It’s about 14 minutes long and apart from being entertaining in itself, can act as an excellent launching pad for discussions about race and culture on America. If anything occurs to you, please either contact me or, if you have a personal connection, contact that person.

I truly believe this is a story worth being told and you can help to tell it.

All the best,

Steve Provizer

Sunday, October 19, 2014

Whither Jazz Mojo?

The online conversation around jazz, BAM, improvised music, whatever you want to call it, seems to have shifted. I see far fewer pieces that dig into the marrow of the music and many more conversations reacting to mainstream perceptions and/or acceptance of jazz. 

Declining CD sales and "I can't get a gig" anecdotes speak to an uncertain financial future, while the recent proliferation of mainstream "humor" pieces at the expense of jazz point to a deep attitude shift. The intense response to all this diss seems to reflect an erosion of the idea that our efforts will somehow-maybe not today, maybe not tomorrow but someday-impact the wider culture. 

I get the un-ease. There's a lot more than just money riding on the weight jazz carries in the zeitgeist. There's a mythology at stake and the shift in jazz mojo is the canary in the cage.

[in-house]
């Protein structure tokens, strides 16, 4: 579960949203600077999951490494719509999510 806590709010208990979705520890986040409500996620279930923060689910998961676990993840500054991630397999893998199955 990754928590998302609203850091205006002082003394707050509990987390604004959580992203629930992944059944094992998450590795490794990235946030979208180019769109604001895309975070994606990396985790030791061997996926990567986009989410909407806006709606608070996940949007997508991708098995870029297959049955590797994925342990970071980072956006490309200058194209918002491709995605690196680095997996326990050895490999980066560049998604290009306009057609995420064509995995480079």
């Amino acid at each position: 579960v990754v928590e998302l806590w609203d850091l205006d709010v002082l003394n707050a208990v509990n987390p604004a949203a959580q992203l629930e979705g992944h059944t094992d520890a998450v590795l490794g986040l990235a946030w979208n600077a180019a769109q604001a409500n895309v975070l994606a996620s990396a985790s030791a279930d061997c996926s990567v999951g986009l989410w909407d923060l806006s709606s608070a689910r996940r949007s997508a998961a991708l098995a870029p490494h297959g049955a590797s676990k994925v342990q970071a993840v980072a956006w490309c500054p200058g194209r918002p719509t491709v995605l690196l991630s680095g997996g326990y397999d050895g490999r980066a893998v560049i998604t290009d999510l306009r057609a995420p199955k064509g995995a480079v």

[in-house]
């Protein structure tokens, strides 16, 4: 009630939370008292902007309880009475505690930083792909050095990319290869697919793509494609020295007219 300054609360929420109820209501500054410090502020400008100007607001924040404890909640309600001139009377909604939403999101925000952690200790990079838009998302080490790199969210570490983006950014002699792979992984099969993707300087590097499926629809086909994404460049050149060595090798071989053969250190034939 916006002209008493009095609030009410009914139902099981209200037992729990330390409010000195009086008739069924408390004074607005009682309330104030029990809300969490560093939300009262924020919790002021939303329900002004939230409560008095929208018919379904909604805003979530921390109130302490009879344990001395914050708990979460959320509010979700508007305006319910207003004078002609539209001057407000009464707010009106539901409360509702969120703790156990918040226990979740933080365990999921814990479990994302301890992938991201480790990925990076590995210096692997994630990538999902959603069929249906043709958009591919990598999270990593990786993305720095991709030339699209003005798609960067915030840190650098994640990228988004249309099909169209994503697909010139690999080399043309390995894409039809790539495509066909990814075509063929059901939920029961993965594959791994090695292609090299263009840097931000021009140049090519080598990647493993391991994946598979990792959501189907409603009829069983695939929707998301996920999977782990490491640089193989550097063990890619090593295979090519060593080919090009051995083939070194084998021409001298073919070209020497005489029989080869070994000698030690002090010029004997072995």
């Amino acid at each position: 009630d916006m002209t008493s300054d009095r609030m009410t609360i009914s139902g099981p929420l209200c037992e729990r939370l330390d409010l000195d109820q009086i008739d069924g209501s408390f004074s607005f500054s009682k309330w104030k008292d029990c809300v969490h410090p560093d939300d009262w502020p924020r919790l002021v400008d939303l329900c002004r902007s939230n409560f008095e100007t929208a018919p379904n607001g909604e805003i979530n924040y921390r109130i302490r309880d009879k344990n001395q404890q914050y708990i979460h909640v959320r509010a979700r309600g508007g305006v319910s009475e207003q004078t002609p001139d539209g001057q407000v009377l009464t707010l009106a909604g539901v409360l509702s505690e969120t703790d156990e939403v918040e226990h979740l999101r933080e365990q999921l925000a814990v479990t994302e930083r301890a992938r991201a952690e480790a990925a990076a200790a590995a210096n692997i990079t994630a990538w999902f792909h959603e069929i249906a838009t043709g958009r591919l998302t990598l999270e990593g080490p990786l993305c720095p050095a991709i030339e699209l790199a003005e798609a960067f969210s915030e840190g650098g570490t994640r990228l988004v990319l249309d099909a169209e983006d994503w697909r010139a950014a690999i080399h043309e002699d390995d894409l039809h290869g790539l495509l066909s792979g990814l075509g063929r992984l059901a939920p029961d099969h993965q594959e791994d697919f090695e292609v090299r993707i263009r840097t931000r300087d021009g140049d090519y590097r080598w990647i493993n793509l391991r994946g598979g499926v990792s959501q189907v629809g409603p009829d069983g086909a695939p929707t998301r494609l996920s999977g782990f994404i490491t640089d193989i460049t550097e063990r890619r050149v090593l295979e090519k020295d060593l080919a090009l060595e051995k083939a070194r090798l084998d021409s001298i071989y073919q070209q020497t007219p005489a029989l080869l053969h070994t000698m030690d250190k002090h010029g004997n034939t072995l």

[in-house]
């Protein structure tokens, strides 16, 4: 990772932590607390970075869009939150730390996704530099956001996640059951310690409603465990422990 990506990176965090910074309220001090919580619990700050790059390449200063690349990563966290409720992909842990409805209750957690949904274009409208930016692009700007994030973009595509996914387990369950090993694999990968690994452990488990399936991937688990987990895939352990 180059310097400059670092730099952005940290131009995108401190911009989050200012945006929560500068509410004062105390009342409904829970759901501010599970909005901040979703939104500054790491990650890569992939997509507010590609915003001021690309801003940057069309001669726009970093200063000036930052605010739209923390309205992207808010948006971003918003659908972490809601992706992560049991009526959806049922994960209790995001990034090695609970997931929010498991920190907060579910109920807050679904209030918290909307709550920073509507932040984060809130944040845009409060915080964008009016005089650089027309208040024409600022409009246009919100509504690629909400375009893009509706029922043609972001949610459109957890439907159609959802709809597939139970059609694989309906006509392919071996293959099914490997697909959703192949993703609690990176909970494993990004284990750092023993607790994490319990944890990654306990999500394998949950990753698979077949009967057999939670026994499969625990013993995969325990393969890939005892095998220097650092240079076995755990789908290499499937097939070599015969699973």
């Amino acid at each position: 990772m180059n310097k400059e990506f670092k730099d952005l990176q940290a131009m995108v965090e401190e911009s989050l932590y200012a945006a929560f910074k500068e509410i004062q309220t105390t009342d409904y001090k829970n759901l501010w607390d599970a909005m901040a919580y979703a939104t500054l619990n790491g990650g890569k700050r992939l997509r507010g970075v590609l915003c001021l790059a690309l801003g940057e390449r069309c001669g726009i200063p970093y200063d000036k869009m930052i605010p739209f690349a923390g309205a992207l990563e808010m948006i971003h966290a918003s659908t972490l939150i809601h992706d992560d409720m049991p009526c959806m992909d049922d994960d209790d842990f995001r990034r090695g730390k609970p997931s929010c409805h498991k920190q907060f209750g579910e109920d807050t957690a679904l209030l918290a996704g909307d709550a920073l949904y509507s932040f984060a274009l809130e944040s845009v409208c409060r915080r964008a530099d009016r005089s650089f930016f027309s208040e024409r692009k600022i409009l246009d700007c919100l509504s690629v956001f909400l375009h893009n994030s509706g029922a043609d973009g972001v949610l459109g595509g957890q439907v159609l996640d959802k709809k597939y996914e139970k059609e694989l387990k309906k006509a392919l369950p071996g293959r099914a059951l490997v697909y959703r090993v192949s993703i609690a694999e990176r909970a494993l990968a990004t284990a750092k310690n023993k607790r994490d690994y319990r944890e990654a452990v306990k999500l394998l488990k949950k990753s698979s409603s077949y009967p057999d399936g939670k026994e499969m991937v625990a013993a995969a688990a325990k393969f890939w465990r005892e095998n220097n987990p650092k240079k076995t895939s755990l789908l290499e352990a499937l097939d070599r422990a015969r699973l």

Sonny reacting to the New Yorker Piece
Jazz Infra dig, the cachet of hip-ness, meant that the squares would, of course, not "get it." That was the point. But how did it really work? It worked because the insider could always sense from body language and voice tone that there was a sort of grudging respect on the part of the squares; at least a small sense of regret or guilt that they were not hip enough to dig it.  

That tension was recognized and seized on by Madison Ave. as part of its strategy of leveraging rebelliousness to increase sales; i.e. Chet Baker-Miles Davis archetypes cradling horns with smoke curling up over their tailored chinos. I don't see that strategy in operation anymore. Yes, I see Wynton in the NY Times modeling an expensive watch, but somehow, that's not the same.
That cultural push-pull is pretty much gone, replaced by squelched yawns and the kind of confidence on the part of former-might-once-have-been-squares that comes from knowing that jazz is the music of people who themselves don't get it.

Doesn't matter very much to me. Even though my bumper sticker reads "Self-delusion is my Chosen Religion," I'd rather accept the limits of my cache(accent over the e) and just enjoy communicating with people who speak my language. If I bring any buoyancy that helps keep the good ship Jazz PR afloat, it will come through my natural excitement discussing the relative merits of Lee and Freddie on my little radio show, or having a friend turn me on to a musician saying something new on the alto.

But, lest you be cast into a fit of gloom, my dear jazz people, bear in mind the potential spiritual side benefits that will arise for us in the wake of this cultural shift: we will have the chance to burnish the gleaming halos associated with those who have taken to monasteries and cloisters, uninterested in worldly success and the cultivation of the ego, dedicating ourselves to preserving the ancient illuminated texts.

Veni Creator Spiritus
Mentes tuorum visita
Imple superna gratia,
Quae tu creasti, pectora.